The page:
Diary of a teenage birder from Connecticut, circa 1910. Part 1
“I have some notebooks of bird observations from 1910. Would you be interested in them as a guide to habits today, considering the changes in climate? They were made by my father, now deceased.
“The written observations were in New Canaan, CT in 1909 and 1910. The precise location was Waveny Farm-Estate, now a city park.”
Would we be interested? Seriously?
Waveny had been the estate of the Lapham family, founders of Texaco. Some of it was sliced off to make room for the Merritt Parkway, some for New Canaan High School and some for the Waveny Care Center. The rest – 300 acres – became a town park. Lesley Alexander’s grandfather managed the estate, which included a large house, farm and barns, a power plant, and a poultry plant.
A few days after Mrs. Alexander’s email, a package arrived, as promised. It held two diaries and three field notebooks kept by her father, Harold Jones (1894 – 1960) from 1909-1911, when he was a teenager living at Waveny.
We’ve published excerpts before but this is a good time to look back at what birding was like in a far different era. We’ll publish more excerpts as the days go on. The material in italics is exactly as Harold Jones wrote it.
March 31. Yesterday and the day before were very warm. The temperature at noon in the shade was almost 80. From 8.40 to 10 in the morning I rode about with Star going around the block. Birds were quite plentiful. There seemed to be a Song Sparrow for every 15 feet of roadside, and I was never out of hearing of their songs. Other birds I observed were: Flickers (very demonstrative with their ‘wickup’) Bluebirds, many Robins, a Phoebe, a Bluejay or two, Starlings, Meadowlarks and a Grackle. I also saw a bird which I think was a Sparrow Hawk, but I cannot be sure. I’ll run the bird down sometime, however. I noticed that it had a long tail and on alighting had to flap its wings and jerk back and forth to get its balance …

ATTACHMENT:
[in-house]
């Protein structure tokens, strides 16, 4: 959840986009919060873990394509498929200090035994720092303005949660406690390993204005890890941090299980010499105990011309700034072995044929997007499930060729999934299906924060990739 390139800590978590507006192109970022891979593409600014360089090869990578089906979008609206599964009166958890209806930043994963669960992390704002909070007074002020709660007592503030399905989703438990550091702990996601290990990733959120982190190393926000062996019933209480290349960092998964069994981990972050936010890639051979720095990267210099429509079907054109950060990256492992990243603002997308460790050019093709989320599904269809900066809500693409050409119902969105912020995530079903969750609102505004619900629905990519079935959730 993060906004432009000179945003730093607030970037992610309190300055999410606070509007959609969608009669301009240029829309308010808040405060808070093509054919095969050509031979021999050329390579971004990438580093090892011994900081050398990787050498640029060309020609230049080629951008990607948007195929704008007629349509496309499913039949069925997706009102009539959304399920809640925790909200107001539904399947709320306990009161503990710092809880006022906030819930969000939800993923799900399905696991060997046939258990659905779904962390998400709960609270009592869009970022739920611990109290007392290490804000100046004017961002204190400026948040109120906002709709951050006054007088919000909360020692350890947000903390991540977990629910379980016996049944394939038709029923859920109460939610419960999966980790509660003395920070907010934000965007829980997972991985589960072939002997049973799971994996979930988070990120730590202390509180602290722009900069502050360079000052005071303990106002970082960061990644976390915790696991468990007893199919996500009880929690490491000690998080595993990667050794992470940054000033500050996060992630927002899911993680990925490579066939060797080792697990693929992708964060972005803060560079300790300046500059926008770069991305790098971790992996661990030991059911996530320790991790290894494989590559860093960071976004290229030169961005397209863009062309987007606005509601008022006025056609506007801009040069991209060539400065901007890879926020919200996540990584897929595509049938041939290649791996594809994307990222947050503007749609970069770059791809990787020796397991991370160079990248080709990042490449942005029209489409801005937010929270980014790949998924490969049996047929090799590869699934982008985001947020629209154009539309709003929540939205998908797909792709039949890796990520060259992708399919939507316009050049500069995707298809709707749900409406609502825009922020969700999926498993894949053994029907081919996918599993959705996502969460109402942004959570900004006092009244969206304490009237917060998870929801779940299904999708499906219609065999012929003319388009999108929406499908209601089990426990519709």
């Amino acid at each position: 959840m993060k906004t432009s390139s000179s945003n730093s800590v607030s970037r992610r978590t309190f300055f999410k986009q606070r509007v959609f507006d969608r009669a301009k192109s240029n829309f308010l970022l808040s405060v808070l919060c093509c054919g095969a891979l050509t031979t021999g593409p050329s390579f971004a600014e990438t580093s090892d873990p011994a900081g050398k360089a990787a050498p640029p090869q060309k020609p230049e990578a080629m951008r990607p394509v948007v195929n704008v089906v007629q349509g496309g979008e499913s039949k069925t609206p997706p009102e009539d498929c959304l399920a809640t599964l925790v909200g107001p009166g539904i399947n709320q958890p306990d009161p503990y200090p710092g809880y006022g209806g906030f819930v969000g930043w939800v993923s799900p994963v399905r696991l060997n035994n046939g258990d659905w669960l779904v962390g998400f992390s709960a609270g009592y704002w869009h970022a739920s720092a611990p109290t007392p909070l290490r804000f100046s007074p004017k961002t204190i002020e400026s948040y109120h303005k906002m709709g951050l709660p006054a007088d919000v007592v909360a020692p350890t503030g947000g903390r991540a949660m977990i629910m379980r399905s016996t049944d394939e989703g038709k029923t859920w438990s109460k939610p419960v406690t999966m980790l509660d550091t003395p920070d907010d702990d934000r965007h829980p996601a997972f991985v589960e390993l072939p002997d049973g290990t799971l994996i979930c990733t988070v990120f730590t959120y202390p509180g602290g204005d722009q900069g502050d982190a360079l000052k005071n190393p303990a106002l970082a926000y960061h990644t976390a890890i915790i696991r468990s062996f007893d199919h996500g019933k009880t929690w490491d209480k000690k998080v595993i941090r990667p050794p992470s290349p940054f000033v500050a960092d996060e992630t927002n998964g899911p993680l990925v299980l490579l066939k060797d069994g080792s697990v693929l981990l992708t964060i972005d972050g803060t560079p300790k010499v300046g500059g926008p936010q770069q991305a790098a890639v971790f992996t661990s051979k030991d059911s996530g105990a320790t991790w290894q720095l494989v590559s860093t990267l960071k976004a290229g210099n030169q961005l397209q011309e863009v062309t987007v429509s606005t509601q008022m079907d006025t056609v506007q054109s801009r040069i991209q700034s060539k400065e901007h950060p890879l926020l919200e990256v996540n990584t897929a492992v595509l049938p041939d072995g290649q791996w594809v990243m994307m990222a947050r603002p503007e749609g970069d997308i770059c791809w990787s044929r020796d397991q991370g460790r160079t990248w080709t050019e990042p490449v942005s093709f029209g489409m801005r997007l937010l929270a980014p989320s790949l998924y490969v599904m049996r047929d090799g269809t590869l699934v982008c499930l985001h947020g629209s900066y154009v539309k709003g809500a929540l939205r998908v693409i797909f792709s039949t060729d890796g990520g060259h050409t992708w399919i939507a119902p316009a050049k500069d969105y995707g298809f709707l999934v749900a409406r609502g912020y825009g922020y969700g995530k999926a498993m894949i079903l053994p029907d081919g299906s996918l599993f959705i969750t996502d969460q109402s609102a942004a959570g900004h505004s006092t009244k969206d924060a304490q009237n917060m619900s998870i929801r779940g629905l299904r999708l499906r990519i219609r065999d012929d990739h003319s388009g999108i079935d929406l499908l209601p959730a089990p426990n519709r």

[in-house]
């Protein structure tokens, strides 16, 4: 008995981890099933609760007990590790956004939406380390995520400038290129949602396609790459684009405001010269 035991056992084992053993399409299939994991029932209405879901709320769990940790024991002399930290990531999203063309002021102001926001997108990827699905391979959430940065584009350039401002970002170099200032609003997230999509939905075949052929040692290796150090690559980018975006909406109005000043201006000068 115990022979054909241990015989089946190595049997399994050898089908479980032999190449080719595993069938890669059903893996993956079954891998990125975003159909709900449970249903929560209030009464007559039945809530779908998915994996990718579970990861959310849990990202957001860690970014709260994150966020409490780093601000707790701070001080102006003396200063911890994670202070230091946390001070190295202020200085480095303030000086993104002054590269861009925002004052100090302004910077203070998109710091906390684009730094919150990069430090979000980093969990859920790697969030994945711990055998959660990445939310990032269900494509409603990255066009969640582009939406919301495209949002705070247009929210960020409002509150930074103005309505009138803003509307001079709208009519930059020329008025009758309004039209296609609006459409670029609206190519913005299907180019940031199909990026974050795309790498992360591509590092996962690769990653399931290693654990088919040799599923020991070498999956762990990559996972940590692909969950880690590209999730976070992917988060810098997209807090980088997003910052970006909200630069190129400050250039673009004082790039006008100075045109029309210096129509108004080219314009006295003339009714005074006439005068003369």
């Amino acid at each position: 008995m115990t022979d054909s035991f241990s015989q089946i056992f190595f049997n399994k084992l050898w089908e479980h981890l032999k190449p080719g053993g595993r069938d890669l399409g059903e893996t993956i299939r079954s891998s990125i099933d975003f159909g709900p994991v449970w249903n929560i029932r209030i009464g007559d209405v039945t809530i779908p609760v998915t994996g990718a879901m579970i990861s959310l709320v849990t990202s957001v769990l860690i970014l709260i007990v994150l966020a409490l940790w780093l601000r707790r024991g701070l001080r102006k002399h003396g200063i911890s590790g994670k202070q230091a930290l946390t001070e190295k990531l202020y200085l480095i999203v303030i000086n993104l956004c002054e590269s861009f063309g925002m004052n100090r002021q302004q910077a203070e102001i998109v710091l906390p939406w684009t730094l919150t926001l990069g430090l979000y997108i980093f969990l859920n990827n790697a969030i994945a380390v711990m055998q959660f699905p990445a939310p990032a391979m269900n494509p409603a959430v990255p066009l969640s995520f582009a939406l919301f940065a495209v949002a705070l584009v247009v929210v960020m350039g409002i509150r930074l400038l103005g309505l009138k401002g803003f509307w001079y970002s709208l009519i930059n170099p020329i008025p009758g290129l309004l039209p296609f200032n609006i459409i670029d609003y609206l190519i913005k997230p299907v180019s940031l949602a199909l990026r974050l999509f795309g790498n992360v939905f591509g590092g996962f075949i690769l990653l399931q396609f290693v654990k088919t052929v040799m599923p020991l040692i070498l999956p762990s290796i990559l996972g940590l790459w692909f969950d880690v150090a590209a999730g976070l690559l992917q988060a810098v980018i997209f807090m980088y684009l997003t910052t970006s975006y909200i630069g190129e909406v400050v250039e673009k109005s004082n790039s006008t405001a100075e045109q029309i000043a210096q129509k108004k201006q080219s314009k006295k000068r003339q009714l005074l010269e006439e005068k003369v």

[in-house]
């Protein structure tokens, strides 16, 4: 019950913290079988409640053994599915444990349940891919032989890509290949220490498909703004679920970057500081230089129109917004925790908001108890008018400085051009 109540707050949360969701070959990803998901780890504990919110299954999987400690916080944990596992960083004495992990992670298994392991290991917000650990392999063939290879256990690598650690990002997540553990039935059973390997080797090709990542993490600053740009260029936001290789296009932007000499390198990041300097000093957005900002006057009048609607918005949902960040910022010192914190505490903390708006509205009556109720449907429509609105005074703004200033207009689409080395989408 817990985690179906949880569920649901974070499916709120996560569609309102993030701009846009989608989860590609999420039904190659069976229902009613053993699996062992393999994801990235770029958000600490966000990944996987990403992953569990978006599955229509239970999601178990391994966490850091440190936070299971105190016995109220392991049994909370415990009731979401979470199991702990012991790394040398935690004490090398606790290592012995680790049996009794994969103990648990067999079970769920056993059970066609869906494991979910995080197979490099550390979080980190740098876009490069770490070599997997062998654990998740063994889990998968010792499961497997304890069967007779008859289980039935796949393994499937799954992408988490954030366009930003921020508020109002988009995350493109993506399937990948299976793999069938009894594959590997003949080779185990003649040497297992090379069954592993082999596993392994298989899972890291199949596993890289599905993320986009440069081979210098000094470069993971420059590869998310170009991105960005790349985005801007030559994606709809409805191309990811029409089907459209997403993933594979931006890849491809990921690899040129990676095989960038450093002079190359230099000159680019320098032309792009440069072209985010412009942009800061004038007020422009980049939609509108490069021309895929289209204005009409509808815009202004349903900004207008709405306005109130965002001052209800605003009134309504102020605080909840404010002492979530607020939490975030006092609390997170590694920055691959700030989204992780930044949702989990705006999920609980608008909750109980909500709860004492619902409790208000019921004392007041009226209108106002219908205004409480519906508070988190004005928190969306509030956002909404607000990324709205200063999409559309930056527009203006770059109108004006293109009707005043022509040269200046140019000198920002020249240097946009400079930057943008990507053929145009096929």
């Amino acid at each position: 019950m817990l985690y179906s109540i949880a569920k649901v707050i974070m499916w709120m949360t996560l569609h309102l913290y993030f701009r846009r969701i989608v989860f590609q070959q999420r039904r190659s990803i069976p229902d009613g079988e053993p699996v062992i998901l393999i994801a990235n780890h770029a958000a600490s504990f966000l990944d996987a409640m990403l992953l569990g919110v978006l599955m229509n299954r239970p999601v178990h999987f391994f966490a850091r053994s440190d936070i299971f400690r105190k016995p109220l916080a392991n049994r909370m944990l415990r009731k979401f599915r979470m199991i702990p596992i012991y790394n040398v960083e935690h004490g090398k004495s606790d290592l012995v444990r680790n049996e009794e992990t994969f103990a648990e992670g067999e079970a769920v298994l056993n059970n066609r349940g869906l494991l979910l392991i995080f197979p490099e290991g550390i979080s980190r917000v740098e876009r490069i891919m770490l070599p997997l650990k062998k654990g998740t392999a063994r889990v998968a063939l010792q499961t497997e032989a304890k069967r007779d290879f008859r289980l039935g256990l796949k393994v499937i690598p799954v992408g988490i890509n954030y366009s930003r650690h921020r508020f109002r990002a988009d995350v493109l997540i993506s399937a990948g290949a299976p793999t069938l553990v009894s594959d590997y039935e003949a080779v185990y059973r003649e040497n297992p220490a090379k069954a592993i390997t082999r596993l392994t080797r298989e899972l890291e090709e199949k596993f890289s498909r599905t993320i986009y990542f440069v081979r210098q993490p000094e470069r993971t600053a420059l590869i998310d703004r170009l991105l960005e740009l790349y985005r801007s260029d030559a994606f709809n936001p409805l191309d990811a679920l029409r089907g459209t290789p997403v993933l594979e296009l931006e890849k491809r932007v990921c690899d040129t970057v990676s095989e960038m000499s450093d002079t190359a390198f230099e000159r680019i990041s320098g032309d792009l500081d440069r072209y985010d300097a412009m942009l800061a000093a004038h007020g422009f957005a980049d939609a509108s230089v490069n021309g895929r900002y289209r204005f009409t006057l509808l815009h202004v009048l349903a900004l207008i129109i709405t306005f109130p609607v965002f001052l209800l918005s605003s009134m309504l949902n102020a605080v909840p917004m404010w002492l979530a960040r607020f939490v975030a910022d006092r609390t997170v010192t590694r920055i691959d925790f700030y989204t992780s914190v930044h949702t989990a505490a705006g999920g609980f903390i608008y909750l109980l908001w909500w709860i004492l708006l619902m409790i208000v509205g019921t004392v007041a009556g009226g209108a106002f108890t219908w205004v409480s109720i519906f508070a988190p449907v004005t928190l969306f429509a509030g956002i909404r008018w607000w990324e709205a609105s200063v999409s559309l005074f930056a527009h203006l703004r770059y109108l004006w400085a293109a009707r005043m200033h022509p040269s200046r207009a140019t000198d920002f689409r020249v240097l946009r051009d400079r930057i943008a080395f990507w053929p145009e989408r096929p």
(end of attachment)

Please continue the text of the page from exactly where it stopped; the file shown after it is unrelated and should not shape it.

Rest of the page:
Later in the day I heard the twitter of a Goldfinch and saw some Redwings. Total for the day, (including Crows) 12 species.
April 1. The spring is more advanced this year than usual. Tree buds are swollen, and the buds of some elms and maples have already fully opened. Grass is green, especially where the ground is wet, and the lilies by the wall south west of the house are from 1 to 3 inches above the ground. In Woodings Ravine Hepatica, spring beauty and cowslip buds appeared several days, altho they are not as yet blossomed. I also found the speckled leaves of the fawn-lily pushing up thru last year’s leaves. To-day I saw a pair of English Sparrows prospecting for a nesting site in an old, decayed apple tree. …